If you are tempted to blame (or credit) Mom for making you the person you are today, your case may have just gotten stronger.
In a scientific tour de force spanning at least two decades, McGill University neurobiologist Michael Meaney has exquisitely explained how mothering styles regulate an offspring’s lifelong stress responsiveness by directly altering gene expression. The work, which Meaney presented in a captivating special lecture, adds a new chapter to the question of how early-life environment influences health throughout life.
Meaney has addressed this question on its most fundamental level, spelling out the precise cascade of molecular steps by which early environmental factors “program” gene expression and regulate the stress response. In the process, he has uncoiled what looks to be a critical pathway by which “social factors” are imprinted onto the genome.
The research is “a beautiful piece of work, in terms of tracing out the steps from behavior to lifelong changes in neurobiology in unprecedented detail,” says Stanford neurobiologist Robert Sapolsky, an expert on the neural effects of stress.
The belief that parenting styles influence what kind of adult a child becomes permeates society, Sapolsky says. A wealth of data document that negative social factors such as abuse, family strife, emotional neglect, harsh discipline, or poverty increase risk for an array of mental and physical diseases, from depression to diabetes. There is equally strong evidence that early development represents a critical period during which exposure to these sorts of stressors can be particularly damaging. But the question of how has remained open.
To find out, Meaney turned to mother rats—250 of them. Like their human counterparts, rat moms have different nurturing styles: some lick and groom their pups abundantly and make it easy for them to nurse, while others are less inclined toward these behaviors. Meaney took advantage of this natural variability in mothering style, dividing his rats into frequent and infrequent lickers. He tested the offspring of the two groups to determine any behavioral differences and found that pups of frequent lickers were more exploratory in new surroundings, less fearful, and less reactive to stressors as adults.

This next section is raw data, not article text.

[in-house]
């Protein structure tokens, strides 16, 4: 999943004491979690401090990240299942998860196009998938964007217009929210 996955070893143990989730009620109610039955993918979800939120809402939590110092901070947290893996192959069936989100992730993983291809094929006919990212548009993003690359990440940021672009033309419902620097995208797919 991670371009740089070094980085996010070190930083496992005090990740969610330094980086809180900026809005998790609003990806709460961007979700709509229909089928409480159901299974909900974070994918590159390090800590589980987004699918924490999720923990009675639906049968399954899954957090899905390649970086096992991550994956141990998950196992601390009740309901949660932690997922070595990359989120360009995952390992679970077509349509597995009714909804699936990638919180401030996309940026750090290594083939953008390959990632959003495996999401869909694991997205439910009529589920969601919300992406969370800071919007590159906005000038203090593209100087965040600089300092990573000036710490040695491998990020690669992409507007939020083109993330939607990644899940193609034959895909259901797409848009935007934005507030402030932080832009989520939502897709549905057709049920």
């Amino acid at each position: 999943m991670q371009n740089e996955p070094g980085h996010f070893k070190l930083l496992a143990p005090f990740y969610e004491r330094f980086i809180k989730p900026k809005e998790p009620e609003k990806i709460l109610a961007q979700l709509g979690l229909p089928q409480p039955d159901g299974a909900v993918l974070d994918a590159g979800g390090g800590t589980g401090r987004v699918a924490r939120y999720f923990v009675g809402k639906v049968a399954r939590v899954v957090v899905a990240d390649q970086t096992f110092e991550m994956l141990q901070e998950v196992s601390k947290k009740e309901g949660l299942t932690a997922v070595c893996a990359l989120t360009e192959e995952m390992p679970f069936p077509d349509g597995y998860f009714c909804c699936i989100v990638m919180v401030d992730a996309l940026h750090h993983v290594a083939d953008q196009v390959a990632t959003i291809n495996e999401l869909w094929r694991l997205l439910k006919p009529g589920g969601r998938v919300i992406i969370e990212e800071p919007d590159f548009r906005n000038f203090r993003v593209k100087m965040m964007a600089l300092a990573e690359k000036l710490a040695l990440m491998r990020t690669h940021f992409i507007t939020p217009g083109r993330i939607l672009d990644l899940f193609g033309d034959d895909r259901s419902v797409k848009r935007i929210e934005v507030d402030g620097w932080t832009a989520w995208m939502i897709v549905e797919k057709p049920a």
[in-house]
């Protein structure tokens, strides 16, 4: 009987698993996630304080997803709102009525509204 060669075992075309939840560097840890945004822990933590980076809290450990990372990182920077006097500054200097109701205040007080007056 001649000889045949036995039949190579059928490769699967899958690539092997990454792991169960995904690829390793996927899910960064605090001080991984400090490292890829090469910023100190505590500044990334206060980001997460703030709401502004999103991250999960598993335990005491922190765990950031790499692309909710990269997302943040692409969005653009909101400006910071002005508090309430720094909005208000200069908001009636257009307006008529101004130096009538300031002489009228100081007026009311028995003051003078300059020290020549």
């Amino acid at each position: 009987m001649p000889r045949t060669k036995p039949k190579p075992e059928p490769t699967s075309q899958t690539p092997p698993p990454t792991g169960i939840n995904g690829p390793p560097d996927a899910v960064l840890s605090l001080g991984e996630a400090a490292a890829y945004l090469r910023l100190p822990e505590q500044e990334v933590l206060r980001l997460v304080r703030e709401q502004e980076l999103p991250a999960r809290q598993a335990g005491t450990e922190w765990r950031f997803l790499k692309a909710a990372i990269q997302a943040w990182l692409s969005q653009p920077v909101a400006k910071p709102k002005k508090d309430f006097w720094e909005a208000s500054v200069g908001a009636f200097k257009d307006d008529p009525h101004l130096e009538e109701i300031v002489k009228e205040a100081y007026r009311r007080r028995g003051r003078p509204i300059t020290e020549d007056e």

And the effect was reversible: a pup initially raised by an infrequent licker could “recover” if subsequently adopted by a frequent licker. This finding proved that the effect was a result not of the pup’s DNA but of the mother’s nurturing style. Importantly, it also suggested that properly timed “interventions” could overcome earlier influences.
Revealing the Scaffolding
Meaney then looked inside the brain, at the hippocampus. This area is critical to reining in the flood of stress hormones, particularly glucocorticoids, released in the “fight or flight” response but harmful to the brain if left unchecked. Meaney found that pups reared by frequent lickers had higher concentrations of “glucocorticoid receptors,” the molecular locks that trigger a compensatory braking action by the hippocampus. The more of these receptors the rat pups had in the hippocampus, the more efficient was their regulation of the stress response.
Ultimately, Meaney took the investigation right down to DNA—or, more specifically, to chromatin, the form DNA takes when it is tightly wound to its protein backbone. Chromatin acts as a gatekeeper to “transcription factors” in the cell’s nucleus that wish to send a message to the DNA, to turn a gene on, for example. To deliver the message, the densely wrapped coil of chromatin must be “opened up” at the right places to allow transcription factors to reach gene promoters and boost the gene’s expression. One way nature does this is by changing the chemical milieu that surrounds the chromatin ball. It is now clear that “nurture” does this too: for the glucocorticoid receptor gene, a mother rat’s lick does the trick.
“Frequent licking and grooming by the mother permanently alters the DNA not by changing its sequence, but by changing the chemical environment in which DNA operates,” Meaney said in his lecture. The molecular processes involved are common across all of biology, from yeast to humans, he says, and they “serve as the logical interface between a dynamic environment and a fixed genome.”
So, can we blame (or credit) our parents for how we handle stress? “Not quite,” Sapolsky says, because it is not possible to “concretely translate ratlike differences in mothering style to human mothering style.” Rather, he says, the work provides “a very tangible lesson in how much early experience matters, and how you can begin to imagine how early experience that is relevant to humans gets translated, on a molecular level, into differences in adulthood.”